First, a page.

Evidence shows that Americans have become considerably more accepting of same-sex marriage in the past quarter century. This paper discusses how the news media might have contributed to this change. Following Shoemaker and Reese’s (2013) hierarchy of influences model, this paper argues that same-sex marriage coverage was likely influenced by increasing acceptance of same-sex marriage by individual journalists, changing newsroom routines, and shifting societal ideologies.

7- The contextualist function: U.S. newspaper journalists value social responsibility

Conference presentationsJournal articles
Karen McIntyre, Nicole Dahmen, Jesse Abdenour
Paper presented at the Association for the Education of Journalism and Mass Communication annual conference, Minneapolis.

A survey (N = 1318) evaluated US newspaper journalists’ attitudes toward contextual reporting – stories that go beyond the immediacy of the news and contribute to societal well-being. Results indicated that journalists highly value professional roles associated with contextual reporting. Responses revealed new journalistic role functions, including the ‘Contextualist’, who placed high value on being socially responsible and accurately portraying the world. Analyses showed that younger journalists and female journalists highly valued three genres of contextual reporting: constructive journalism, solutions journalism, and restorative narrative. Additionally, a journalist’s belief in activist values such as setting the political agenda and pointing to possible solutions predicted more favorable views of all three forms of contextual journalism, while belief in an adversarial attitude predicted less favorable views of restorative narrative.

8- Covering gun violence: U.S. Journalists’ perceptions of how the media report on mass shootings

Conference presentationsManuscripts under review
Nicole Dahmen, Jesse Abdenour, Karen McIntyre, & Krystal Noga-Styron
To be presented at the International Communication Association annual meeting, San Diego

Using data from a national survey of U.S. newspaper journalists (N = 1,318), this study examines attitudes toward news coverage of mass shootings. The study also considers how individual characteristics, journalistic routines, and organizational attributes influence these attitudes. Participants generally agreed that coverage has become routine. Journalists were largely supportive of coverage of perpetrators, but were hesitant to agree that coverage contributes to “copycat” shootings. Regarding attitude influences, a participant’s age was generally the strongest predictor. A journalist’s role perception, meanwhile, was the most powerful determinant of attitudes toward victim/survivor coverage. Findings also indicate differences in attitude according to job title and coverage beat. As a whole, findings indicate that traditional libertarian ideas about mass shooting coverage are still prevalent; however, journalists also want to see more comprehensive reporting, including coverage of solutions and community resilience.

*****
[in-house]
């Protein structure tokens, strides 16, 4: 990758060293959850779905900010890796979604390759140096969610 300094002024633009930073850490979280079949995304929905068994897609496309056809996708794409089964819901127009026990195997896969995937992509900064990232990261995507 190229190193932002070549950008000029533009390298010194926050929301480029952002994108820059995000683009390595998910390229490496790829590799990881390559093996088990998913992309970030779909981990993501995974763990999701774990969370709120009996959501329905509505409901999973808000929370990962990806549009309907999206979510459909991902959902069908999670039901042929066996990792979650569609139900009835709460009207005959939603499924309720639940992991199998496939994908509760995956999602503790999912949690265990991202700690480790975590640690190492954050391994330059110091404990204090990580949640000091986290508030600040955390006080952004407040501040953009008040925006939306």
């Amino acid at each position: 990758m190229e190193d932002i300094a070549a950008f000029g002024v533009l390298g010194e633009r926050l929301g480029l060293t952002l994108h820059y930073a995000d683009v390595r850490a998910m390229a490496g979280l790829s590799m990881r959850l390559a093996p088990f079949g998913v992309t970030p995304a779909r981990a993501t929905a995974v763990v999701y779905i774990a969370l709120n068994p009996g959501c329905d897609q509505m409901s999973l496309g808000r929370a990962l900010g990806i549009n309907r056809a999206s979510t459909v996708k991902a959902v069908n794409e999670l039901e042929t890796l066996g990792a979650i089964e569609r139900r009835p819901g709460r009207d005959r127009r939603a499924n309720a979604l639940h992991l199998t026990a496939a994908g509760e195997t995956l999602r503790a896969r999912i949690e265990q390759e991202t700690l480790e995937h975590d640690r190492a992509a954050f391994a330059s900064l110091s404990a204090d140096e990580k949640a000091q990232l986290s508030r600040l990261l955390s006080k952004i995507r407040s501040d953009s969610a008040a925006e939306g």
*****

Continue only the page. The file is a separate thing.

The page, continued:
9- Do journalists facilitate a visionary debate among US presidential candidates? Content analysis reveals temporal orientation of debate questions

Conference presentationsManuscripts under review
Karen McIntyre, Cathrine Gyldensted
Paper presented at the Association for the Education of Journalism and Mass Communication annual conference, Minneapolis.

Applying the psychological concept of prospection — or imagining possible futures — to political journalism, a content analysis examined questions asked during U.S. presidential debates. Half of debate questions asked from 1960 to 2012 focused on the present, one-third focused on the future, and 12% focused on the past. Members of the public were more likely than journalists to ask future-oriented questions. The percentage of future-oriented questions also related to the specific election cycle and which news organization hosted the debate.

10- Positive news makes readers feel good: How using a “silver-lining” approach to negative news can attract audiences

Conference presentationsJournal articles
Karen McIntyre, Rhonda Gibson
Southern Communication Journal. DOI: 10.1080/1041794X.2016.1171892


newspaper

Abstract

After decades of criticism that the media publish too much negative news and during a time of declining news audiences, some media outlets have dedicated themselves to publishing only happy, upbeat stories. The current experiment examined the positive news industry by testing the effects of three types of story valence – positive, negative, and silver lining – on readers’ affect, story enjoyment, perceived well-being, knowledge acquisition, and sharing intentions. The authors additionally looked at hard vs. soft news stories. Results suggest that, among all types of stories, valence plays a significant role in readers’ affect, in that positive news makes readers feel good. In addition, findings suggest that the silver-lining story – one that highlights a positive outcome of a negative event – may present a practical way for media outlets to maintain the time-honored surveillance function of negative news yet also reap the affective benefits of positive news.

 

11- Positive news websites and extroversion: Motives, preferences, and sharing behavior among American and British readers

Conference presentationsManuscripts under review
Karen McIntyre, Meghan Sobel
Presented at the annual meeting of the Association for Education in Journalism and Mass Communication, Montreal, Canada, August 2014

***This paper won the Top Student Paper Award at the annual meeting of the Association for Education in Journalism and Mass Communication in Montreal, Canada (August, 2014)

positive news

Abstract